[G.R. No. L-2600. March 30, 1950.]
THE PEOPLE OF THE PHILIPPINES, Plaintiff-Appellant, v. PEDRO MARAPAO, Defendant-Appellee.
Solicitor General Felix Bautista Angelo and Solicitor Francisco Carreon for Appellant.
Honorato S. Hermosisima for Appellee.
1. CRIMINAL PROCEDURE, RULES OF DOUBLE JEOPARDY; DISMISSAL OF FIRST INFORMATION ON ACCUSED’S REQUEST BEFORE JUDGMENT. — When an information for the crime of slight physical injuries is dismissed at the instance of the accused during the trial, he is not entitled to invoke the defense of double jeorpardy in a subsequent information filed against him for the crime of assault upon a person a person in authority., pursuant to the provisions of section 9 of Rule 113 of the Rules of Court.
D E C I S I O N
This is an appeal by the Government from an order of the Court of First Instance of Cebu dismissing the present case on the ground of double jeopardy.
The record elevated to this Court is rather incomplete, but both the prosecution and the defense appear to be in agreement on the essential facts, which may be summarized as follows:.
On April 26, 1946, a complaint was filed in the justice of the peace court of Sibonga, Cebu, charging the appellee with slight physical injuries. Upon arraignment, the appellee pleaded not guilty and went to trial. After the prosecution had closed its evidence, a continuance was had, and when trial was resumed on June 1, 1946, the court, upon motion of the defense, ordered the case dismissed for failure of the prosecution to appear. A few moments thereafter, the fiscal appeared and protested against the order of dismissal, whereupon the court reconsidered its order and directed the defense to present its evidence on June 7, 1946. But before that date came, the defense moved that the last order be set aside on the ground that the reinstatement of the case after it had already been dismissed put the accused twice in jeopardy. Acceding to this motion, the court finally ordered the case dismissed on June 12, 1946.
With the evidence for the prosecution already in, it was error to dismiss the case for mere failure of the fiscal to be in court at the time set for the resumption of trial. What the court should have done, if it did not want to have the trial postponed, was to proceed with the reception of defendant’s evidence. But the validity of the order of dismissal is not now in issue, for no appeal has been taken therefrom. The fiscal chose to take a different course of action by filing an information in the Court of First Instance of Cebu, charging the appellee with the crime of assault upon a person in authority, based upon the same facts alleged in the former information for slight physical injuries but with the further allegation that the appellee, in inflicting said injuries, was "moved by resentment by reason of the fact that Eduardo Caballes (the complaining witness) performed faithfully his duties as chairman of the board of election inspectors in precinct No. 7 of this municipality during election day." This last information having been dismissed by the court on the ground of double jeopardy, the Government has brought the case here on appeal from the order of dismissal.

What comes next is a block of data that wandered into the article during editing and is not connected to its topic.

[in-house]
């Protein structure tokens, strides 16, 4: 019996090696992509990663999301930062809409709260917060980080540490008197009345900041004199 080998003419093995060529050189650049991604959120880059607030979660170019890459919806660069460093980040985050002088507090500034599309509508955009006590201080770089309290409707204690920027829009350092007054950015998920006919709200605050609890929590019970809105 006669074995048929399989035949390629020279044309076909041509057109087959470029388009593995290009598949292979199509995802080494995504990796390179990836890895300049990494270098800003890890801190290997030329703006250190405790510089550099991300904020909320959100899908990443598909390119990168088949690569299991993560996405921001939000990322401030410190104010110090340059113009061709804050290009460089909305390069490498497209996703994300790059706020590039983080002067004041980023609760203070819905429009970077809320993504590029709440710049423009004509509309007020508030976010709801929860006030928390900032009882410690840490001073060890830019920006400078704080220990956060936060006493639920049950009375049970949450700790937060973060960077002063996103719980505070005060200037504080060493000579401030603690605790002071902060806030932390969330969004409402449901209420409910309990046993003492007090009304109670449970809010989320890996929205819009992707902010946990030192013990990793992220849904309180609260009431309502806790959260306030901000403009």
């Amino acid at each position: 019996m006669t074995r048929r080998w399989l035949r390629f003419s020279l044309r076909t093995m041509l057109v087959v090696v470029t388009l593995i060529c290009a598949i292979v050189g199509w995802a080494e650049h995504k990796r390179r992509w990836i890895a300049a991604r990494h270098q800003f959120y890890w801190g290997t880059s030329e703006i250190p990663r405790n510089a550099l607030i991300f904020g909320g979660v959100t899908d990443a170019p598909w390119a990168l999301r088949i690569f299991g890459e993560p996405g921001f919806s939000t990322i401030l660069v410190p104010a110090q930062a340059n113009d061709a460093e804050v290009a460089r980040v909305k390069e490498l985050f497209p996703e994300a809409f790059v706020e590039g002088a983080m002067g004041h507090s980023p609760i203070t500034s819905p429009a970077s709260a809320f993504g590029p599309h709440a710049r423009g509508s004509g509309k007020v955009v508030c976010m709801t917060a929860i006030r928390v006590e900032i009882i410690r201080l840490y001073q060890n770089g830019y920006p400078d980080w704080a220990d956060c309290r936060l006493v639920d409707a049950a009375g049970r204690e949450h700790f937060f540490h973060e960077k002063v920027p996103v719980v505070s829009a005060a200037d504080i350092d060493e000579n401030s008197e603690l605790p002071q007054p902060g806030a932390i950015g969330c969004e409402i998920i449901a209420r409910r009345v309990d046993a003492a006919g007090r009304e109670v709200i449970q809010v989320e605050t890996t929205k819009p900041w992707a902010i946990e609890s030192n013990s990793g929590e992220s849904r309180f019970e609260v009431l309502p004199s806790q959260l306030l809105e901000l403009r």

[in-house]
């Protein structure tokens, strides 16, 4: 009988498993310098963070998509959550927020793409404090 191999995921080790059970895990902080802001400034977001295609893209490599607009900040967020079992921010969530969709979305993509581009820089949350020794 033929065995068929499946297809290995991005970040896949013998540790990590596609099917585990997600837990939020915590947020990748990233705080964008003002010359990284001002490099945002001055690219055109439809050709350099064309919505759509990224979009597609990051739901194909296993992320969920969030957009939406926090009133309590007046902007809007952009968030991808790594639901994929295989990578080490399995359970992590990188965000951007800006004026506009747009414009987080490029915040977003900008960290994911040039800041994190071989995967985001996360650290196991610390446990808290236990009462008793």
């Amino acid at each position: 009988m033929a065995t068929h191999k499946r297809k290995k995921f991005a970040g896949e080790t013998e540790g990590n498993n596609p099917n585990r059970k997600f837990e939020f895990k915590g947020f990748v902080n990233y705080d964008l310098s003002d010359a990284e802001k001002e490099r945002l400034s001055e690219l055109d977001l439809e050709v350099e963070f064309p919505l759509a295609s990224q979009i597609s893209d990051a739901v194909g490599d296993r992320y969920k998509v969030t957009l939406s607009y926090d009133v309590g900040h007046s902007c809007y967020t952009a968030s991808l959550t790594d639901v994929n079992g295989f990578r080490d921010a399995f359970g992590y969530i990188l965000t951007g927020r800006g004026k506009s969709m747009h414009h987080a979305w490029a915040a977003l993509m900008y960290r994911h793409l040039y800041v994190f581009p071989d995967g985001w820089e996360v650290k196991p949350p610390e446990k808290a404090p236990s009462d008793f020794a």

Section 9 of Rule 113, Rules of Court, reads as follows:jgc:chanrobles.com.ph
"SEC. 9. Former conviction or acquittal or former jeopardy. — When a defendant shall have been convicted or acquitted, or the case against him dismissed or otherwise terminated without the express consent of the defendant, by a court of competent jurisdiction, upon a valid complaint or information or other formal charge sufficient in form and substance to sustain a conviction, and after the defendant had pleaded to the charge, the conviction or acquittal of the defendant or the dismissal of the case shall be a bar to another prosecution for the offense charged, or for any attempt to commit the same or frustration thereof, or for any offense which necessarily includes or is necessarily included in the offense charged in the former complaint or information."cralaw virtua1aw library
The Solicitor General admits that the present information for assault upon a person in authority necessarily embraces the crime of slight physical injuries for which the appellee was indicted in the justice of the peace court, so that the filing of said information would put the appellee in double jeopardy provided the other essential elements of this defense were present, among them those referring to (1) previous conviction or acquittal and (2) dismissal of the case or its termination in some other manner without defendant’s express consent.
In the present case, it appears that the appellee was neither convicted nor acquitted of the previous charge against him for slight physical injuries, for that case was dismissed upon his own request before trial could be finished. Having himself asked for such dismissal, before a judgment for conviction or acquittal could have been rendered, the appellee is not entitled to invoke the defense of double jeopardy under the rule above copied.
In view of the foregoing, the order appealed from is hereby revoked and the case remanded to the lower court for further proceedings. The appellee shall pay costs.
Moran, C.J., Ozaeta, Pablo, Padilla, Tuason and Montemayor, JJ., concur.
I reserve my vote.
I hereby certify that Mr. Justice Montemayor and Mr. Justice Torres voted in favor of this decision but were not able to sign it before they left Manila for the court sessions in Baguio.
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